Treatment

Generally, there is no medical or surgical form of treatment for SI joint pain. If you are feeling this type of back or hip pain, then you should first consult your GP who will be able to refer you to a specialist. In the initial stages of the injury, it’s vital that you rest the affected area.

Manual therapy is one of the most effective ways of treating the injury. During a course of treatment, any abnormal stresses will be removed from the ligaments around the joint. This is designed to enable the joint to function as normal once again. Once this movement has been regained, a more extensive rehabilitation programme can be planned. The whole treatment process will focus on the specific muscles that are causing the pain and will vary between different patients.

While the injury is healing, you may wish to wear a joint support to help reduce the pain and improve your posture. Another way of relieving the pressure on the painful joints, is to follow a course of water based exercises, which put less stress on the body.

Prevention

One of the easiest ways of reducing your risk of developing SI joint pain is to look more closely at your posture. Having the correct posture when sitting, lifting, carrying and standing can help to prevent you getting into difficulties. Strength and stability exercises will also help to improve the function of your muscles and joints, reducing the risk of getting injured.

This type of back and hip pain can be extremely painful, especially if not dealt with correctly. If you think that you are suffering from SI pain, the sooner you seek advice the quicker your recovery will be.

Sacroiliac (SI) Joint Dysfunction

Sacroiliac (SI) Joint Dysfunction

The sacroiliac joint is where the lower part of the spine (sacrum) connects with the ilium of the pelvis. It is a very strong joint, which acts a shock absorbing structure and transits forces of the upper body to the hips and legs.

Causes

The joint has very little motion and it is thought that the cause of pain is a change in the amount of motion; either too little or too much. If there is too much movement in the joint then pain can be felt in the lower back and sometimes the hips and groin. When there is too little movement the pain is typically felt on one side of the lower back or buttocks. The pain can be felt down the leg but usually not below the knee.

Symptoms

The symptoms are similar to other causes of back pain such as sciatica or slipped disc in the lower back; making it difficult to correctly diagnose sacroiliac joint dysfunction.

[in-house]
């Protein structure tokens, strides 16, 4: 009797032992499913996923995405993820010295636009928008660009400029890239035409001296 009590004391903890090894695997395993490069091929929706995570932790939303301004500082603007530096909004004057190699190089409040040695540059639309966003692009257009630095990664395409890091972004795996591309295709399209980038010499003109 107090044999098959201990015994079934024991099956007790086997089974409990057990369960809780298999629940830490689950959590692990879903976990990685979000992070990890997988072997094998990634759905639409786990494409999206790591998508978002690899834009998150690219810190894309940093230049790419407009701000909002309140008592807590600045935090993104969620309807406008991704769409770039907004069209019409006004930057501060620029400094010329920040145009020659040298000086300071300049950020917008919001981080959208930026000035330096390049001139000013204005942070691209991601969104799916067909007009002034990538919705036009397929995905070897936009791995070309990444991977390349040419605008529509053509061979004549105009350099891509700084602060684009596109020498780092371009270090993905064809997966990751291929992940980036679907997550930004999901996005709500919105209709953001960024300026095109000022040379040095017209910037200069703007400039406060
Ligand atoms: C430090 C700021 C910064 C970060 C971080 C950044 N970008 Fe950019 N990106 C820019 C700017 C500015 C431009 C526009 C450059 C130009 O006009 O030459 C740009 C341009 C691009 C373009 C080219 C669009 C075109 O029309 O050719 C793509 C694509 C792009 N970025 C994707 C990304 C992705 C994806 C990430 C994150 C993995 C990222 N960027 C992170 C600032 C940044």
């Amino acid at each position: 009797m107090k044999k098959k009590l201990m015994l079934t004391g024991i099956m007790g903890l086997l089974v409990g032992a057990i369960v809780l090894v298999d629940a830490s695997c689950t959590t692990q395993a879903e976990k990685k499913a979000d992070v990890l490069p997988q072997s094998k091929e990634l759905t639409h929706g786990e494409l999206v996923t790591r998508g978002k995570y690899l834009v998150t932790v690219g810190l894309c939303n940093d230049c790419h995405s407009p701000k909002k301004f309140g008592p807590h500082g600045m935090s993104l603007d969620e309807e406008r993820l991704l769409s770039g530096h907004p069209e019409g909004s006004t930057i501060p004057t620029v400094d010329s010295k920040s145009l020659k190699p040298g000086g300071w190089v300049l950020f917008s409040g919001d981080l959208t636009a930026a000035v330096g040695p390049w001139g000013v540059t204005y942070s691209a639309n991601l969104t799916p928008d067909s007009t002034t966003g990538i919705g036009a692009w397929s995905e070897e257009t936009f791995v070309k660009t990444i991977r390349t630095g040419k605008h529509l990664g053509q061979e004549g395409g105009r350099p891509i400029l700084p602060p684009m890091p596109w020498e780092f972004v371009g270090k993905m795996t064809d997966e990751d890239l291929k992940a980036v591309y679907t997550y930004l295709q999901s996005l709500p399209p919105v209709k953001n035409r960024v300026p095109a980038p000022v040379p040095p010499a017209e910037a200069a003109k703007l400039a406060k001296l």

Diagnosis

One of the ways in which it can be diagnosed is to use a pain relieving injection on the joint. If this removes the pain then the clinician knows that the SI joint is the cause of the pain. This injection is also a method used to treat the symptoms of the condition.

Treatment

Treatment for sacroiliac joint dysfunction is usually non-surgical and aims to restore normal motion at the joint. To ease the initial pain ice and rest would be recommended, this process may last from two days to two weeks. After the initial, sharp pain has lessened a gradual return to normal activity can begin. At this point heat may help in the recovery process. If the joint’s movement is reduced and it is ‘stuck’, then chiropractic manipulation and physiotherapy may help to restore normal joint movement.

Physiotherapists should be able to give exercises that strengthen the muscles surrounding the joint. Low impact, aerobic exercise may also be prescribed to help with blood flow to the joint. The use of a supportive belt is often recommended to stabilise the joint. In cases where the pain is not relieved by nonsurgical methods there is the option to fuse the joint.

Prevention

There is little that can be done to prevent SI joint dysfunction and for many people it is part of the ageing process. Cartilage protecting the bones of the joint are damaged or worn away over time, causing pain in the region. However, maintaining a healthy body weight and keeping active can reduce the loads on the joint and slow down cartilage damage.

Sciatica

The human spine is made up of 24 vertebrae, between which are protective pads of tissue called intervertebral discs. The spinal column contains the spinal cord which transmits information around the body via the nervous system. Originating in the lower back is the sciatic nerve, the longest and thickest of all the nerves. The sciatic nerve runs down the lower spine through the buttocks and lower legs.

Causes

Sciatica is a condition causing pain in the lower back and legs due to irritation or compression of the sciatic nerve. The most common cause is a slipped disc, where the internal fluid of an intervertebral disc bulges out of the disc pushing against the nerve. The sciatica pain can be made worse with sudden actions such as coughing and sneezing, with sitting or standing for extended periods of time or by bending backwards.

Symptoms

Numbness, tingling and muscle weakness are all symptoms associated with sciatica.

Treatment

In the short term, sciatica can be treated using over the counter medicine such as ibuprofen, compression packs (hot and cold) and you should aim to continue being as active as possible. With severe symptoms or those that last over six weeks you should visit your GP. You may be advised to visit a physiotherapist or to try and relive long-term pain, where medicine hasn’t worked, the GP may recommend an injection of anti-inflammatory medication to the affected area.

Side Strain (Tear of the Oblique Muscles)

Side Strain (Tear of the Oblique Muscles)

Side strain refers to damage and the experience of oblique muscle pain, muscles which run from the bottom of the rib cage to top of the pelvis. They work to work to flex the back, such as when performing sit ups, as well as to aid in rotation of the trunk. Another function of oblique muscles is to aid in exhalation during breathing.

Side strains are fairly common amongst bowlers in cricket who very quickly rotate and flex their trunk during delivery. Injury can occur acutely if the muscles are stretched beyond their capacity or it may occur due to overuse over time.